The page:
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57 Ansichten40 SeitenHigh temp creep-fatigue

High Temp Creep-fatigue Crit for Fusion Eurofer 97

© Attribution Non-Commercial (BY-NC)

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High temp creep-fatigue

Attribution Non-Commercial (BY-NC)

Als PDF, TXT **herunterladen** oder online auf Scribd lesen

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57 Ansichten40 SeitenHigh Temp Creep-fatigue Crit for Fusion Eurofer 97

High temp creep-fatigue

Attribution Non-Commercial (BY-NC)

Als PDF, TXT **herunterladen** oder online auf Scribd lesen

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High Temperature Creep-Fatigue Structural Design Criteria for Fusion Components Built from EUROFER 97

Final Report: TW2-TTMS-005b, D1 TW5-TTMS-005, D7

Institut fr Materialforschung Programm Kernfusion Association Forschungszentrum Karlsruhe/EURATOM

August 2007

Forschungszentrum Karlsruhe

in der Helmholtz-Gemeinschaft Wissenschaftliche Berichte FZKA 7309

High temperature creep-fatigue structural design criteria for fusion components built from EUROFER 97

Final Report: TW2-TTMS-005b, D1 TW5-TTMS-005, D7

Mitglied der Hermann von Helmholtz-Gemeinschaft Deutscher Forschungszentren (HGF) ISSN 0947-8620 urn:nbn:de:0005-073093

Hochtemperatur-Auslegungsregeln fr Kriech-Ermdung von Fusionskomponenten aus EUROFER 97 Zusammenfassung Die Hochtemperaturregeln fr Kriech-Ermdung der bereits etablierten ASME- und RCCMR-Auslegungscodes wurden betrachtet, analysiert und fr die Bewertung von aus EUROFER 97 gefertigten Bauteilen angepasst. Fr die Verifikation der angepassten Regeln wurden isotherme Zwei-Stufen-Ermdungs-, thermo-mechanische Ermdungs- und isotherme mehrachsige Ermdungsversuche durchgefhrt und ausgewertet. Dabei wurde festgestellt, dass die herkmlichen Auslegungsregeln nicht ohne weiteres anwendbar auf EUROFER 97 sind. Sie knnen die beobachtete starke Lebensdauerabnahme unter thermo-mechanischen und mehrachsigen zyklischen Belastungen nicht erfassen, was hauptschlich auf das unterschiedliche zyklische Entfestigungsverhalten unter diesen Belastungen im Vergleich zur isothermen einachsigen Belastung zurckgefhrt wird. Aus diesem Grund wurden die Regeln durch die Herleitung neuer Ermdungs-Auslegungskurven unter Bercksichtigung des zyklischen Entfestigungseinflusses modifiziert. Dabei wurde ein Schdigungsmodell verwendet, das zuletzt zur Beschreibung der Degradation von EUROFER 97 unter KriechErmdungsbelastungen entwickelt wurde. Auch wenn die verbesserten Regeln hinreichend bei der Betrachtung der Verifikationsversuche waren, werden weitere Verifikationen empfohlen.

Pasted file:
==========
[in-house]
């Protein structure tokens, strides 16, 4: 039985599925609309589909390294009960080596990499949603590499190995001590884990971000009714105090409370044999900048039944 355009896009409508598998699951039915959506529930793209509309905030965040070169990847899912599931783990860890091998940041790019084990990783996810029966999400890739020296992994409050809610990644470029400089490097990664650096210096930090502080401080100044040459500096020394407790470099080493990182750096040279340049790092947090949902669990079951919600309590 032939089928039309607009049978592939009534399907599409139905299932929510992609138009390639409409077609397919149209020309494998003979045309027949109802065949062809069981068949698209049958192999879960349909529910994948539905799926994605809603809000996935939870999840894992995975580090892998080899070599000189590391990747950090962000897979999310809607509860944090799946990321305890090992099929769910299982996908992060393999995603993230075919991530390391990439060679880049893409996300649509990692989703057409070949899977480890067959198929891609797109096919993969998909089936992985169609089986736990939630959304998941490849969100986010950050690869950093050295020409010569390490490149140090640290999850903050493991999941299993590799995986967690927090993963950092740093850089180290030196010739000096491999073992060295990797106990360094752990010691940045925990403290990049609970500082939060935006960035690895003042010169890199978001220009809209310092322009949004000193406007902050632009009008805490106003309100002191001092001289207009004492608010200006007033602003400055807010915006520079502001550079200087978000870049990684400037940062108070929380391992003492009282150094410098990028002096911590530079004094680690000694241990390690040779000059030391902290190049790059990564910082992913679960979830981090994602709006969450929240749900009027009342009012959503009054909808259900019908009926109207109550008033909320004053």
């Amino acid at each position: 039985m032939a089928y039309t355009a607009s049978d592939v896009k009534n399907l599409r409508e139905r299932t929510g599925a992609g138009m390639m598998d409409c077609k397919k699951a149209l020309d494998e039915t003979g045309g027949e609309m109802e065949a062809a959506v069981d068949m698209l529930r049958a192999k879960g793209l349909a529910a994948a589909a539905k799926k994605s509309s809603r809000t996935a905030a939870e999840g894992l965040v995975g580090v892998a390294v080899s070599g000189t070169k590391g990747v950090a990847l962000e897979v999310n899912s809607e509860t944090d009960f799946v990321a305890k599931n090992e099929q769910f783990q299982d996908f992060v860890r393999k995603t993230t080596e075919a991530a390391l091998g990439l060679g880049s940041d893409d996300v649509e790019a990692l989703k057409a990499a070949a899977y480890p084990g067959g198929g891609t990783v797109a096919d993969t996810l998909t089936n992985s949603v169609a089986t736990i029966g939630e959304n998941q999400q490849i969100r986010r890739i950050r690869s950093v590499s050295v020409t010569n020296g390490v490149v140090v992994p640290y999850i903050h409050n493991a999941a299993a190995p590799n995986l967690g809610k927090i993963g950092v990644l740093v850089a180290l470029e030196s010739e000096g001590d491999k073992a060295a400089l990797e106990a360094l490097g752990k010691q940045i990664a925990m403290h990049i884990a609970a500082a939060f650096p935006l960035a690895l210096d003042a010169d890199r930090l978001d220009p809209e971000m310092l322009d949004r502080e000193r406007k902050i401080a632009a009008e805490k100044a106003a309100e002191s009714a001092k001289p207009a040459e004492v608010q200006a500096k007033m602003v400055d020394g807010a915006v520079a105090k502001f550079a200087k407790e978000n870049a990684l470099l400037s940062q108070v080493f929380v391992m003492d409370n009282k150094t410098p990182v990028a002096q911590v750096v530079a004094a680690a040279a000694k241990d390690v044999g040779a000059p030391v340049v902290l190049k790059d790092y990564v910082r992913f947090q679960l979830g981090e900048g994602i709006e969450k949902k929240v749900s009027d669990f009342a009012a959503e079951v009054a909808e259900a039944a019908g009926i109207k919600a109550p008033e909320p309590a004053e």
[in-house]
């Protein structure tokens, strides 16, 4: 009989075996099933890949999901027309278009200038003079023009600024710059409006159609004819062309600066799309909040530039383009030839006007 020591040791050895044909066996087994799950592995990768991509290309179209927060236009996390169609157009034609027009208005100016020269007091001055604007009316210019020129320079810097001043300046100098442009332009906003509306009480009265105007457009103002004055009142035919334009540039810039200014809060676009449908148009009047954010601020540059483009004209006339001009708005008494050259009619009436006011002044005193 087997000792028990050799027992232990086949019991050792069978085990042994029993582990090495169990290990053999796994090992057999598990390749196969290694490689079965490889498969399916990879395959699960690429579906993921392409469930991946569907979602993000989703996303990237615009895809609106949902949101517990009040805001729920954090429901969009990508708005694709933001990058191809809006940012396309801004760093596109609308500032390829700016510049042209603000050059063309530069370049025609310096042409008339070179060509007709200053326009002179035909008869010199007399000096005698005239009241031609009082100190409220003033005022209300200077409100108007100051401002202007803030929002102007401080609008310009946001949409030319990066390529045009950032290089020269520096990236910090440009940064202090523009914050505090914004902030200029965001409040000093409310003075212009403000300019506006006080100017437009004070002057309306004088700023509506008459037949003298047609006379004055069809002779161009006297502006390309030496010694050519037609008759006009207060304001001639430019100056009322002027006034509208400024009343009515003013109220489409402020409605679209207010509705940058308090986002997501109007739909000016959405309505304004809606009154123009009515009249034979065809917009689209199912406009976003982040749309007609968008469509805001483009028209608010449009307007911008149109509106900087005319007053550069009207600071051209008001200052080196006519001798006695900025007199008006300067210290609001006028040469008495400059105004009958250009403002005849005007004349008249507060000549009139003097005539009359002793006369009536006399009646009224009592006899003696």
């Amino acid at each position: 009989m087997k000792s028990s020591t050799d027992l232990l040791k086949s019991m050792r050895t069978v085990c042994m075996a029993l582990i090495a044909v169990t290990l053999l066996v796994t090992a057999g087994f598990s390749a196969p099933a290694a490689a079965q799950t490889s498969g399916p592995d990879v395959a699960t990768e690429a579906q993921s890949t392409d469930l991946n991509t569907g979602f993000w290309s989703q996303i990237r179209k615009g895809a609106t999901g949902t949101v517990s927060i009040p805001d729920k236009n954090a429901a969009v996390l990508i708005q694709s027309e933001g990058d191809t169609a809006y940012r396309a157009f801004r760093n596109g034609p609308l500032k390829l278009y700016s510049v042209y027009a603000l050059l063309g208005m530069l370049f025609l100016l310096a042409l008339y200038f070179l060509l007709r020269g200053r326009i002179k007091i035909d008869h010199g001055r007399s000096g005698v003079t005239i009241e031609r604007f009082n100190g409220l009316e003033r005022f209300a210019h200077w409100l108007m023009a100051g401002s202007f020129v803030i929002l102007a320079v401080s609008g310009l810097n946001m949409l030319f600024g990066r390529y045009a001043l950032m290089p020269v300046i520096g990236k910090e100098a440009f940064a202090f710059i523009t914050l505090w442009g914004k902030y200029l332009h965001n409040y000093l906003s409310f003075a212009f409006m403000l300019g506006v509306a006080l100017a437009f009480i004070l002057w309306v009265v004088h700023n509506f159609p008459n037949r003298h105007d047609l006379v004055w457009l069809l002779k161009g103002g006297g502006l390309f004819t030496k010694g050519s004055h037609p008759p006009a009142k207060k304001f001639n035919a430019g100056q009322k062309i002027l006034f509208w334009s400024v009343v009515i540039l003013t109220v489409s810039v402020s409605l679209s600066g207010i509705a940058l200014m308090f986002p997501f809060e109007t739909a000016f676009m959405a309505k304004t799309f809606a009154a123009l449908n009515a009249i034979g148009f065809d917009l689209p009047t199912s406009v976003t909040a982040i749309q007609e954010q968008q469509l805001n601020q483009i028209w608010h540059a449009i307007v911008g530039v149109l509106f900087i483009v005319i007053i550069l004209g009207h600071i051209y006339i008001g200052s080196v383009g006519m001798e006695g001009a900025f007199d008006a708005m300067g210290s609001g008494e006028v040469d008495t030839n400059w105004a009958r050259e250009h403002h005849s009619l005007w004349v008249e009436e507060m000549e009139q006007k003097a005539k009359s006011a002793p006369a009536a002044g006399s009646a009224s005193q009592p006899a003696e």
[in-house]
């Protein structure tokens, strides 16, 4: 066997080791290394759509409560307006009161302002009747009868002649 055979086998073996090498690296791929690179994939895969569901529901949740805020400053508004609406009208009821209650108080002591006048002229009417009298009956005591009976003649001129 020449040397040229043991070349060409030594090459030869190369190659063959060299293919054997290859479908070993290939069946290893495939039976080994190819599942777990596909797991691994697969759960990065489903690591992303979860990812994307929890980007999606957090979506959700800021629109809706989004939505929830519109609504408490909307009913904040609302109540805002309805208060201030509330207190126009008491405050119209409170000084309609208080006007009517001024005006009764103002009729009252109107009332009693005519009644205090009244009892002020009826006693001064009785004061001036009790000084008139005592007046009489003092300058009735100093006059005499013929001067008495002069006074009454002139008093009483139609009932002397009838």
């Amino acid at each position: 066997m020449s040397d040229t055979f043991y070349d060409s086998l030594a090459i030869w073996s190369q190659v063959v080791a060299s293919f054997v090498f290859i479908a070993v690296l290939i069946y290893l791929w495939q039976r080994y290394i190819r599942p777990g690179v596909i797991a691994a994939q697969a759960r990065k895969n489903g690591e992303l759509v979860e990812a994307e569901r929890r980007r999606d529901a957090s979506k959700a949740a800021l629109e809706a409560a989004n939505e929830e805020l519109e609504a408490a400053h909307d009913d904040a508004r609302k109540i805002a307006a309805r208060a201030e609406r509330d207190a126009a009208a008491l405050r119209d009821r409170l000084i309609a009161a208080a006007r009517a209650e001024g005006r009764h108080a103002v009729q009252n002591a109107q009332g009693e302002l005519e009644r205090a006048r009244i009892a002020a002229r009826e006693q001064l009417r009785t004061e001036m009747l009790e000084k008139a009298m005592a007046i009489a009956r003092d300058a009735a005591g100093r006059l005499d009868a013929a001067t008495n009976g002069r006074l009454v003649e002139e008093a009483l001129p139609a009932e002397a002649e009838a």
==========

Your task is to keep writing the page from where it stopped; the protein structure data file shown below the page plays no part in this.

iii

Abstract High temperature creep-fatigue design rules already established in the ASME and RCC-MR codes have been reviewed, analysed and reformulated for the assessment of components built from EUROFER 97. For the verification of the rules isothermal two-steps fatigue, thermo-mechanical fatigue and isothermal multiaxial fatigue tests have been performed and evaluated. It has been found that the conventional design rules are not straightforward applicable for EUROFER 97. They can not cover the strong lifetime reduction observed under thermo-mechanical and multiaxial cyclic loadings which has been mainly attributed to the different cyclic softening behaviour under these loading modes in comparison to isothermal uniaxial loading. Hence, the rules have been modified by deriving new fatigue design curves taking into account cyclic softening effects. Thereby, a damage model recently developed to describe the deterioration of EUROFER 97 under creep fatigue loading has been used. Even the improved rules have been sufficiently conservative when considering the verification tests performed further verifications are recommended.

iv

TABLE OF CONTENTS 1 2 Introduction........................................................................................................................ 1 Creep-fatigue evaluation rules .......................................................................................... 1 2.1 Damage equation ......................................................................................................... 1 2.2 Equivalent strain range ................................................................................................. 3 2.2.1 ASME-Code........................................................................................................... 3 2.2.2 RCC-MR Code....................................................................................................... 5 2.2.3 Comparison between ASME and RCC-MR Codes................................................ 5 2.3 Design fatigue curves ................................................................................................... 6 2.4 Stress-to-rupture curves ............................................................................................... 6 2.5 Allowable total creep-fatigue damage........................................................................... 6 Application of the rules to EUROFER 97 .......................................................................... 7 Verification experiments .................................................................................................. 10 4.1 Isothermal two steps LCF experiments ...................................................................... 10 4.1.1 Experimental........................................................................................................ 11 4.1.2 Results................................................................................................................. 12 4.2 Thermomechanical fatigue experiments..................................................................... 14 4.2.1 Experimental........................................................................................................ 14 4.2.2 Results................................................................................................................. 14 4.3 Isothermal multi-axial fatigue experiments ................................................................. 17 4.3.1 Experimental details ............................................................................................ 17 4.3.2 Experimental results ............................................................................................ 20 Improved rules for EUROFER 97 .................................................................................... 25 Summary and outlook ..................................................................................................... 29 Acknowledgment ............................................................................................................. 30 References ...................................................................................................................... 30